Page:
Europe. A democratic deficit. Or two. November 7, 2011Posted by WorldbyStorm in Economy, European Politics, Irish Politics.
As I’ve noted here on numerous occasions previously, I’m not instinctively euro-critical, let alone euro-sceptic, or at least I wasn’t the former until Lisbon II. But the events subsequently have certainly put a great big dent in my former attitude towards the European Union, and I say that as someone who has largely voted Yes in referendums which have gifted greater and greater degrees of power to the EU. Indeed I’d tend to argue that the EU remains a potentially progressive force. Problem is the ‘potentially’ in that sentence. The reality seems to be something else again.
Last week I pointed to the bizarre situation where France and Germany appear to have largely taken upon themselves responsibility for dealing with the current crisis, or is it crises? And gratifyingly Vincent Browne takes a similar line in the Sunday Business Post this weekend where he notes the truly strange sight of…
Angela Merkel and Nicolas Sarkozy summoning George Papandreou to account, and threatening Greece with expulsion from the eurozone.
Browne argues that this ‘was a chilling insight into the new reality in the European Union’.
Perhaps so. But it really points to the continuing failure of that union to… as he puts it:
…be a safe haven for smaller nations, whose interests would be protected by the EU’s institutional structures… which [outcomes] were rendered nought.
Merkel and Sarkozy had no authority to summon anybody outside their own jurisdictions to anywhere. They had no authority to threaten any member state with expulsion from the eurozone and no authority to dictate the question that might be put to the Greek people in a referendum.
And he notes that…
…none of the office holders of the EU – not Barroso, president of the EU Commission, not Van Rompuy, president of the European Council, not he PResident of the European Parliament, nor any other head of government in the EU – uttered a whisper of concern about this impertinent usurpation of power.
I think I find that most disturbing of all. The institutional EU doesn’t, to all intents and purposes exist in the context of the events of the last week. And even if one simply ascribes this to show-boating by both France and Germany, a France and Germany keen to assert, or reassert their leadership of Europe, it still provides an example of bad practice that is very difficult to believe can have anything but negative outcomes for the EU as a whole.
It explicitly pushes the discourse in the EU from one of equal and independent nations working together to one where the central states take precedence. I noted last week that the cleavage in the nature of the EU, between nation states and institutional structures led to problematic outcomes, it is neither entirely democratic nor entirely representative but caught somewhere between federalism and national representation. But this display by Merkel and Sarkozy seems to point to a dynamic where the institutional EU is at best an irrelevance, at worst a fig leaf to cover the demands of France and Germany as regards other states in the Union.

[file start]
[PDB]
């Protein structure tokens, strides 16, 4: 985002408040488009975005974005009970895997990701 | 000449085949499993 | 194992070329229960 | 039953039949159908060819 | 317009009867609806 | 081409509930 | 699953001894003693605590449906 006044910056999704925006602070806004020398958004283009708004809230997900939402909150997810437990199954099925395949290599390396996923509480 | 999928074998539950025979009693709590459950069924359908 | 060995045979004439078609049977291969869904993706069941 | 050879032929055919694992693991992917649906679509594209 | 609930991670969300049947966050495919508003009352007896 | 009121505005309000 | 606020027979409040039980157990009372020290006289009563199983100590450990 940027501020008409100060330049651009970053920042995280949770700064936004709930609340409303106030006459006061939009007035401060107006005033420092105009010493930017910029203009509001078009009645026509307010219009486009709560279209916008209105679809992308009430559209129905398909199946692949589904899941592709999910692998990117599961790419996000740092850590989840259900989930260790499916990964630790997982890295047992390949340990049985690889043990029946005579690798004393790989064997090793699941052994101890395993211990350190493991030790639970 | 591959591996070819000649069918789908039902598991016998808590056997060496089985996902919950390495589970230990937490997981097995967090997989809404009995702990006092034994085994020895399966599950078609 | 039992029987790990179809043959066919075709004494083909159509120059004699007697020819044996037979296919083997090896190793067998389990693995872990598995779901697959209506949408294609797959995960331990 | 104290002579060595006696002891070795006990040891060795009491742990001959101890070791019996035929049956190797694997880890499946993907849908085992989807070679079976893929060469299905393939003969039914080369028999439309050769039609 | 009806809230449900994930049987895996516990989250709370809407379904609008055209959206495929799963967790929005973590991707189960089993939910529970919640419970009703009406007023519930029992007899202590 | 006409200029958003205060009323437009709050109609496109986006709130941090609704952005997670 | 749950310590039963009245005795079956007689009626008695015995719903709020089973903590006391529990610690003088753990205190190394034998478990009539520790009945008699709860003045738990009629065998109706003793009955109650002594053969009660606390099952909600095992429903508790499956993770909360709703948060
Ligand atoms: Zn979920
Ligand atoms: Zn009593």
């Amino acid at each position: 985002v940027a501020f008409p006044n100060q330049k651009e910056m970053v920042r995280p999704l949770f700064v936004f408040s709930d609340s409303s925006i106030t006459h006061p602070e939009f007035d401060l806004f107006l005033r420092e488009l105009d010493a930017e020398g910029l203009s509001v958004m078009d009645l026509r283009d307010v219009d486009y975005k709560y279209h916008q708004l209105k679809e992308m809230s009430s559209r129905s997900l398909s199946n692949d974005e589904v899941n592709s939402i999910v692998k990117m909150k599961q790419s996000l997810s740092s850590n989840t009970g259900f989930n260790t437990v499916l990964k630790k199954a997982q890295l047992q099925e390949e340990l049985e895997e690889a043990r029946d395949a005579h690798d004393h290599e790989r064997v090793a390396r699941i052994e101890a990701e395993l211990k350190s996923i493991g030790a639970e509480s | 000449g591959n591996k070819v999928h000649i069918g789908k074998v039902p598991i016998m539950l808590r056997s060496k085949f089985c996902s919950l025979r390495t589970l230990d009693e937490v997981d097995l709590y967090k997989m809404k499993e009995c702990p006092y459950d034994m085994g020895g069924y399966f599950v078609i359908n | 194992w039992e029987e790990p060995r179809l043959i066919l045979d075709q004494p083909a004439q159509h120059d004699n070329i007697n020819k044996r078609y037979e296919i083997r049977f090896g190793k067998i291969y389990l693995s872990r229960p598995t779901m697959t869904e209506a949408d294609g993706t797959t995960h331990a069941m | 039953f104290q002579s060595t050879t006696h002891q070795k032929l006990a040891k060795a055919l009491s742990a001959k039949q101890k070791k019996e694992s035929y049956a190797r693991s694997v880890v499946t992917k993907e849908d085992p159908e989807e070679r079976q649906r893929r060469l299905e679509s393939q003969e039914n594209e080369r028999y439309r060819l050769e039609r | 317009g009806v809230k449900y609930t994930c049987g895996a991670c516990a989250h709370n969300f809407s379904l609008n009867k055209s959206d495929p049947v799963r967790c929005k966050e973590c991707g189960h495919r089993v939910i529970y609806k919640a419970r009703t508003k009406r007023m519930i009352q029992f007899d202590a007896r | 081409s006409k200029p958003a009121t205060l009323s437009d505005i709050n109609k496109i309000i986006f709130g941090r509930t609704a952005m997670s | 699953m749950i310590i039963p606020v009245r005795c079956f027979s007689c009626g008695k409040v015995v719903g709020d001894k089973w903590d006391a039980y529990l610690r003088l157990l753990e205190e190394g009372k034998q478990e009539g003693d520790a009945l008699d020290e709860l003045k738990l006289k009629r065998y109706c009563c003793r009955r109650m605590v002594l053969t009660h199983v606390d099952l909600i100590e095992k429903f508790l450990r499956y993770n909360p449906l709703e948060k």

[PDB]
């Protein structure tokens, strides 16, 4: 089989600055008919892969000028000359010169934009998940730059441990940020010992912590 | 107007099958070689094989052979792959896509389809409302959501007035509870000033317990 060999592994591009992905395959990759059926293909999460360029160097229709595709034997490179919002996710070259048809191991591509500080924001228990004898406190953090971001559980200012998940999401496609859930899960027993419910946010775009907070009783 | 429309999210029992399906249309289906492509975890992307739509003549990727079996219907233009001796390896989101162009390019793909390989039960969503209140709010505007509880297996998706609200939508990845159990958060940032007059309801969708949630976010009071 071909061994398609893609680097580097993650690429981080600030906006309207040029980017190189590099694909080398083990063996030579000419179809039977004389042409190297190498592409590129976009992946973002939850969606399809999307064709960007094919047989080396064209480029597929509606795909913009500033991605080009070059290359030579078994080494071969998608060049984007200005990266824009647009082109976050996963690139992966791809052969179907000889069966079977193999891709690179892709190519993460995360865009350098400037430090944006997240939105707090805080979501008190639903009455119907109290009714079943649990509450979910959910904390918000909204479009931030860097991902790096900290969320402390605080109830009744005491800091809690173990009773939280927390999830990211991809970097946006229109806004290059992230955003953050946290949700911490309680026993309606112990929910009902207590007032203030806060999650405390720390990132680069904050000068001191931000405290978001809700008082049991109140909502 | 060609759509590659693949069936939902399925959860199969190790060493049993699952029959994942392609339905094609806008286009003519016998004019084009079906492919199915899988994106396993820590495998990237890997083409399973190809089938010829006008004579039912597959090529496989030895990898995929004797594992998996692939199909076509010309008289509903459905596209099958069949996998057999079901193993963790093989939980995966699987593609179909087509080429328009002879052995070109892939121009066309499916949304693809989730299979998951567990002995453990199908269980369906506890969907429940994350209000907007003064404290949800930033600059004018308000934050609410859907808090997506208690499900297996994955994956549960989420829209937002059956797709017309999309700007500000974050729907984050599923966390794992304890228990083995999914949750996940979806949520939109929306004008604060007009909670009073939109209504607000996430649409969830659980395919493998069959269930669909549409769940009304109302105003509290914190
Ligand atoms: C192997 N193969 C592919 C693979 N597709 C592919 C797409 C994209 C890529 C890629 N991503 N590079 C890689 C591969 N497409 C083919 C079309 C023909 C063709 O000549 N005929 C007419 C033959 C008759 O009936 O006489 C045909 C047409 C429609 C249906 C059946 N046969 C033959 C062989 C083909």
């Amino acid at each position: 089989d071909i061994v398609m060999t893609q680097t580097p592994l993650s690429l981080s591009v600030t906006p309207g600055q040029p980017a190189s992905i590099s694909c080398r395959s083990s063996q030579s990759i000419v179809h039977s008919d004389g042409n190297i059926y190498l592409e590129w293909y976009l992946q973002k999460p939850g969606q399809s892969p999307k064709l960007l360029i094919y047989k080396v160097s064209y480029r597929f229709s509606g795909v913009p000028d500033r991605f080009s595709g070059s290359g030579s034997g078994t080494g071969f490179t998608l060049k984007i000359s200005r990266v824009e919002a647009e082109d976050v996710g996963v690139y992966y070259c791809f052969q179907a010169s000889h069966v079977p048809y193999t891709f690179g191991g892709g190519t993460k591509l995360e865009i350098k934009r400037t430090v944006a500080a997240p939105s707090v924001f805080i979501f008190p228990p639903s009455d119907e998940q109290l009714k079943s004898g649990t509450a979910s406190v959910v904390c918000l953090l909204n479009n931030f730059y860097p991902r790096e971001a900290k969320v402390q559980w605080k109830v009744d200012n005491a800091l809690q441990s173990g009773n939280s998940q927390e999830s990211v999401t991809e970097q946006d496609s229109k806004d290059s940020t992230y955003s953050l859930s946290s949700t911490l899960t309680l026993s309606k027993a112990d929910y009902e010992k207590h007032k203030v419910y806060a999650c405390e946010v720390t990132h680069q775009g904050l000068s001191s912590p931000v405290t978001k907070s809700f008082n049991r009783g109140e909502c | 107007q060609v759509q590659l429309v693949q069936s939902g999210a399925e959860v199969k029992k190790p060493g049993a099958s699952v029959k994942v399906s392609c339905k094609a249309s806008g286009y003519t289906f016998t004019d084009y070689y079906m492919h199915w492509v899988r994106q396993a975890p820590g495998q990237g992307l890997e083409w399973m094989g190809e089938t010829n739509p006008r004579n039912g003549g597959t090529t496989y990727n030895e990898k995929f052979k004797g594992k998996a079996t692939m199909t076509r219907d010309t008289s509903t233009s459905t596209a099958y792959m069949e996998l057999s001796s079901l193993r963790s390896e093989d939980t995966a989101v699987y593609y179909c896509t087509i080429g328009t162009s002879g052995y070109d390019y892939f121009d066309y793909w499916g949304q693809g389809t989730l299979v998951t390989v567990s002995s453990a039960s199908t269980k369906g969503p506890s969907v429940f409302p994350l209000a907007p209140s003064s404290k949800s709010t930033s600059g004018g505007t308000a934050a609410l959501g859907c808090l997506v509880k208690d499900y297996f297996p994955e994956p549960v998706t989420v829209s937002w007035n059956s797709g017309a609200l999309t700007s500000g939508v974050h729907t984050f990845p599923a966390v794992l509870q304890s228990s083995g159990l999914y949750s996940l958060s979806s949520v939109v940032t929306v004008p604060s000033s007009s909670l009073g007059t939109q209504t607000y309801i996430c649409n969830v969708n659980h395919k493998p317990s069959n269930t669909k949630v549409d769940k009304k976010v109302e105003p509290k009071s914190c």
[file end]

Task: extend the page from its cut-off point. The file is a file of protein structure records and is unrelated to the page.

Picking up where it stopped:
And it’s not as if, rightly, Browne gives a free pass to Papandreou, who appears to have had the political equivalent of a nervous breakdown in pulling the referendum stunt out of the hat, although to my mind exacerbating it by not having had the good sense to see that his own people would support him in such a move and see it through to its conclusion and instead been left swinging in the wind. Though one wonders if perhaps this was his way of making an exit… perhaps he reckons that the situation is now so grave that he doesn’t want PASOK to be the one left holding the baby and hence we now have a situation where, very unwillingly, the right is being brought into a government of national unity.
If I were they, the Greek right, I’d run a mile from this, because while the situation has gone from bad to worse, and one can easily see the parallels between PASOK’s lamentable stewardship of the crisis [from any political vantage point one chooses] and Fianna Fáil, if Greece defaults on the watch of a unity government that could delegitimise much of the political spectrum in that state, just as FF was, and one hopes still is. And that being the case step forward the KKE and other left forces as the only opposition.
Actually on that line of thought small wonder that the please of some of the great and good in this state in the run up to 2011 for national government went unheard by Labour and Fine Gael. Far better to leave the mess with those who made it.
But returning to Browne, he points to a basic truth which is that:
… it seems that not alone are the people of Europe to be sidelined but so are the institutions and protocols of the EU and the other governments of the EU, leaving the way forward for Germany and France to do as they wish.
It’s not that I harbour any apocalyptic visions of the future, or those based on the past. It’s simply that this is not the way this was meant to be – at least as we were told it was meant to be – and as Browne notes:
A spin will be put on all this to soften the appearance, but the reality is that Germany and France – if not Germany alone – are the powerhouses of the EU and will act, if they choose to, without the restraints on which the EU is constructed.
That should make any democrats more than queasy.